The wai-middleware-consul package

[ Tags: library, mit, network ] [ Propose Tags ]

Proxies data to/from Consul. Watches for updates.


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Properties

Versions 0.1.0.0, 0.1.0.1, 0.1.0.2
Dependencies async, base (>=4.6 && <5), base-prelude, bytestring, conduit, conduit-extra, consul-haskell, enclosed-exceptions, http-client, http-types, monad-control, monad-logger, network, process (>=1.2), resourcet, text, transformers, void, wai, wai-app-static, wai-conduit, wai-extra, wai-middleware-consul, warp [details]
License MIT
Author FP Complete Developers
Maintainer dev@fpcomplete.com
Category Network
Home page https://github.com/fpco/wai-middleware-consul
Source repository head: git clone https://github.com/fpco/wai-middleware-consul
Uploaded Wed Apr 1 07:37:50 UTC 2015 by dysinger
Distributions LTSHaskell:0.1.0.2, NixOS:0.1.0.2, Stackage:0.1.0.2, Tumbleweed:0.1.0.2
Executables wai-middleware-consul-example
Downloads 547 total (7 in the last 30 days)
Rating 0.0 (0 ratings) [clear rating]
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Status Docs available [build log]
Last success reported on 2015-04-01 [all 1 reports]
Hackage Matrix CI

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NameDescriptionDefaultType
example

enable example-app executable

DisabledAutomatic

Use -f <flag> to enable a flag, or -f -<flag> to disable that flag. More info

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Readme for wai-middleware-consul-0.1.0.2

[back to package description]

WAI Consul Middleware

TravisCI Hackage

This library assists you in monitoring Consul k/v data & with proxying data to Consul safely from the Internet. The first use case is receiving Github 'push' notifications when a repository is updated and doing a git pull on all webservers to update content. The example app shows GitHub Webhooks working.

      ┌─────────┐      ┌─────────┐
      │ Github  │      │         │
      │  Repo   │─────▶│ AWS ELB │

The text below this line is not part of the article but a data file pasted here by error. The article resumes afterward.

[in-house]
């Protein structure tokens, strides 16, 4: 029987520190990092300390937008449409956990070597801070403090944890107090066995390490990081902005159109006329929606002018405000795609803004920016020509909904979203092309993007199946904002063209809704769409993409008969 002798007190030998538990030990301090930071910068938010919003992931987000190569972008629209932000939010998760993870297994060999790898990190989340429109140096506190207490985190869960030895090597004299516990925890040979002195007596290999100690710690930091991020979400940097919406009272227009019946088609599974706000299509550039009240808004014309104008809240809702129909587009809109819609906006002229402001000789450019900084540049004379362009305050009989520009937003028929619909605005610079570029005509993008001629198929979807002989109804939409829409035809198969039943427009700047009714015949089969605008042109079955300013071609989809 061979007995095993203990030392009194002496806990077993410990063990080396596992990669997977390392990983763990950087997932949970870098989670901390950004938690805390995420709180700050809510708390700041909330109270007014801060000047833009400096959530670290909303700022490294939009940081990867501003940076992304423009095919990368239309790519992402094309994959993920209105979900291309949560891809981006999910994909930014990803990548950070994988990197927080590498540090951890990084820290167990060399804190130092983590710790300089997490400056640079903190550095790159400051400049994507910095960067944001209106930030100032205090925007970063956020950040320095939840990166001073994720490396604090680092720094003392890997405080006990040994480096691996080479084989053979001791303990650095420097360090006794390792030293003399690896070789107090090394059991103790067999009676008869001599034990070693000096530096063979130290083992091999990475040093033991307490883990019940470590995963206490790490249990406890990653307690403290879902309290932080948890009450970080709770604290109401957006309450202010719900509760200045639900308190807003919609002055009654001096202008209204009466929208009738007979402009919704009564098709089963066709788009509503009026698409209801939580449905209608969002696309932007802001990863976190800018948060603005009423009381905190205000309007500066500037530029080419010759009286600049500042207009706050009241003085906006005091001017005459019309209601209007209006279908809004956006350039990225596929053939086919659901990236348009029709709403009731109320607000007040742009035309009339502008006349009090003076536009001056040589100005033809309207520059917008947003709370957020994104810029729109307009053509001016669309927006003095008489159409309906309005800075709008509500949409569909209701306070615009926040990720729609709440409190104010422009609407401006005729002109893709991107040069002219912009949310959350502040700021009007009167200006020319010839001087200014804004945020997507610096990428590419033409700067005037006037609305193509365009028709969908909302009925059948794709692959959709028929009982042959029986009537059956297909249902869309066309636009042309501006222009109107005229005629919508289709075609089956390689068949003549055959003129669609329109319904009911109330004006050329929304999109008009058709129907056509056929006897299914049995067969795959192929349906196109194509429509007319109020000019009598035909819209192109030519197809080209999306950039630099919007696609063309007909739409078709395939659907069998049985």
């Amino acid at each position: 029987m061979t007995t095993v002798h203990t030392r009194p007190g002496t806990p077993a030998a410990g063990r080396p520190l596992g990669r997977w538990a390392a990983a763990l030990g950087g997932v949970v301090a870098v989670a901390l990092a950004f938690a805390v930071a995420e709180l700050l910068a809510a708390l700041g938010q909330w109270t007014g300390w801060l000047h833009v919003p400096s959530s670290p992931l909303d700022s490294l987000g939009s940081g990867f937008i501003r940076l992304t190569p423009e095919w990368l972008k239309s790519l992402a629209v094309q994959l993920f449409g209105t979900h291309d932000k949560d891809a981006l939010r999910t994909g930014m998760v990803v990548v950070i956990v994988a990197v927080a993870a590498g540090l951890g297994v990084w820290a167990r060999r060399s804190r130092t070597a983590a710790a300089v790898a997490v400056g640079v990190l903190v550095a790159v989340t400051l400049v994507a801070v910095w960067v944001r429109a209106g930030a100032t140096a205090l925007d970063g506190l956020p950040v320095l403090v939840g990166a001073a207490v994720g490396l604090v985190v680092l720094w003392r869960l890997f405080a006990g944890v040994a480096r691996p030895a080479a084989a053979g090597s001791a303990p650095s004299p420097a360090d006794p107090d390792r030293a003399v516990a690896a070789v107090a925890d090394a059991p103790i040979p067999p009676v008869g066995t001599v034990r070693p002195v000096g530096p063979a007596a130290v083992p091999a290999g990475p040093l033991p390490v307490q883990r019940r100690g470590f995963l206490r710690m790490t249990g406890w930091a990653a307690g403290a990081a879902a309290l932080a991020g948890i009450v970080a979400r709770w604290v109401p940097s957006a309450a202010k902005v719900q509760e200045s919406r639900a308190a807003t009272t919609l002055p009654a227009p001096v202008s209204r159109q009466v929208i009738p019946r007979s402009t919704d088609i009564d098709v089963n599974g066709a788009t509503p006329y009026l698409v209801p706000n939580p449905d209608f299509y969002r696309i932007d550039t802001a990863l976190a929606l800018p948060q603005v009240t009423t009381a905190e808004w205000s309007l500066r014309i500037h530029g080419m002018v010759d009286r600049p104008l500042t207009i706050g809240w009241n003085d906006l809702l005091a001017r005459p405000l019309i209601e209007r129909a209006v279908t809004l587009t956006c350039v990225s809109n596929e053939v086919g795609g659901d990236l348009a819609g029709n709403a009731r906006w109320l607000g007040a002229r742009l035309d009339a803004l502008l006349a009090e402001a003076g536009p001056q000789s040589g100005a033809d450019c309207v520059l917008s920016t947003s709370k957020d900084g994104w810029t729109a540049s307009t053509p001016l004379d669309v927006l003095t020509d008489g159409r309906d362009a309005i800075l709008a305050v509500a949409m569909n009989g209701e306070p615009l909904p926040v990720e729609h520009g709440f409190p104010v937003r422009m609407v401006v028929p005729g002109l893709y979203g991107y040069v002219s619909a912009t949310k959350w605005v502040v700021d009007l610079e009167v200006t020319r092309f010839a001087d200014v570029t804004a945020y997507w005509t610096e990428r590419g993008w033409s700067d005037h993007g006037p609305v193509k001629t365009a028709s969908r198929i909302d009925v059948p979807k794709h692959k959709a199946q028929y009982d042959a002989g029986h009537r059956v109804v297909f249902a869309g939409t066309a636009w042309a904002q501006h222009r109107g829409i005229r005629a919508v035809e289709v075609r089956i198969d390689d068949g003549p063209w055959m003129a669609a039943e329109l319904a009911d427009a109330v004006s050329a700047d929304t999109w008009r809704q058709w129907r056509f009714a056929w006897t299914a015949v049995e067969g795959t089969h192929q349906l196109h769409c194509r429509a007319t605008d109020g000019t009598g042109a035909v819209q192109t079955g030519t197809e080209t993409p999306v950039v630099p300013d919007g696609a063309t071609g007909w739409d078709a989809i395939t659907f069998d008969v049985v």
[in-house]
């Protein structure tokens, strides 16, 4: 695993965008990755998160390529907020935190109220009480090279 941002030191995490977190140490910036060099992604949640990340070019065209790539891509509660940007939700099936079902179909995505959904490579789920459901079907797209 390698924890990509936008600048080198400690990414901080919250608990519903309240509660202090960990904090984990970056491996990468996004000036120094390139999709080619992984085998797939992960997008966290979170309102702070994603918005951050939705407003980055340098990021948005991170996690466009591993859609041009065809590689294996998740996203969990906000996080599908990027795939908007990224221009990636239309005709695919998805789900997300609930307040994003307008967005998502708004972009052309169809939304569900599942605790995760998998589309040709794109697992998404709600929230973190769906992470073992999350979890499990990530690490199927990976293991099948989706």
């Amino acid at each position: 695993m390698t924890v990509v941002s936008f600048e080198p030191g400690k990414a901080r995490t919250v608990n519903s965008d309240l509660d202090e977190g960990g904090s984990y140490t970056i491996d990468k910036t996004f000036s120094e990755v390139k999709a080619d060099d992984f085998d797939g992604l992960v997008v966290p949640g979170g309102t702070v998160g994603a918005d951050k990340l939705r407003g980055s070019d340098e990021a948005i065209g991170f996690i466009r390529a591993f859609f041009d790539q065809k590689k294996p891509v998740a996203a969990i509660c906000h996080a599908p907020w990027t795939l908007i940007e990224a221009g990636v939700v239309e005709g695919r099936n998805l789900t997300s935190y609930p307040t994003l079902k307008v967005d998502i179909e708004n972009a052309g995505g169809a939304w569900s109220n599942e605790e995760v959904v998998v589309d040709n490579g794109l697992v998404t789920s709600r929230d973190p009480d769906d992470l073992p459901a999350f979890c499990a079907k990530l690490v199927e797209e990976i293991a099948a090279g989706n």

│ Webhook │      │         │
      └─────────┘      └─────────┘
                            │
        ┌────────────┬──────┘─ ─ ─
        │                         │
        ▼            ▼            ▼
   ┌─────────┐  ┌─────────┐  ┌─────────┐
   │         │  │         │  │         │
┌──│ WAI App │  │ WAI App │  │ WAI App │
│  │         │  │         │  │         │
│  └─────────┘  └─────────┘  └─────────┘
│                    ▲            ▲
│                    │            │
│       ┌────────────┴────────────┘
│       │
│       │
│  ┌─────────┐  ┌─────────┐  ┌─────────┐
│  │         │  │         │  │         │
└─▶│ Consul  │──│ Consul  │──│ Consul  │
   │         │  │         │  │         │
   └─────────┘  └─────────┘  └─────────┘

Install

cabal install wai-middleware-consul

Or if you want to play with the example github webhook web-app:

cabal install -fexample wai-middleware-consul

Example

You'll need to launch a small Consul cluster to try the example app. It's easy to do with Docker. Please use the following steps:

Launch 4 containers of Docker w/ Consul running on each

docker run -d --name node1 -h node1 progrium/consul -server -bootstrap-expect 3
sleep 10
JOIN_IP="$(docker inspect -f '{{.NetworkSettings.IPAddress}}' node1)"
docker run -d --name node2 -h node2 progrium/consul -server -join $JOIN_IP
docker run -d --name node3 -h node3 progrium/consul -server -join $JOIN_IP
docker run -d -p 8400:8400 -p 8500:8500 -p 8600:53/udp --name node4 -h node4 progrium/consul -join $JOIN_IP
sleep 10
  1. Try out all the interfaces of Consul

    1. Browse the Web UI Interface

    2. Query Consul at the command line

      consul members
      
    3. Query the HTTP Interface

      curl 0.0.0.0:8500/v1/catalog/nodes
      
    4. Query the DNS Interface

      dig @0.0.0.0 -p 8600 node1.node.consul
      

Setting up a Github Webhook

First we start `ngrok` to proxy HTTP requests from the Internet to our local machine (most likely behind a firewall). Then we'll start the example web application to receive webhooks from Github.

Run the example application (in the root Github directory for wai-middleware-consul). We need to be in this directory so our example app can find/read cabal & Github version status.

./.cabal-sandbox/bin/wai-middleware-consul-example

Try navigating to the example app page. http://0.0.0.0:8080

Run ngrok to expose the example application to the Internet:

ngrok 8080 ;# take note of this public web address for Github

Set up the webhook for the repo on Github. Point it to the ngrok web address and add the path /github onto that URL ( eg, https://be2f75d.ngrok.com/github ). This is the specific route in the example application for Github->Consul data updates.

Now that we have the application running and a proxy to the public Internet established, we can receive webhook events.

Try pushing to the repository. You should see notifications that an event was received in the web application STDOUT log. The event should be pushed into Consul also. The web application will be listening to events from Consul & this will fire also. You should see it try to `git pull` the repository & you should see the changes if you refresh the home page of the example app.

Cleanup (kill & remove Consul containers)

for n in $(seq 1 4); do
    docker kill node$n
    docker rm node$n
done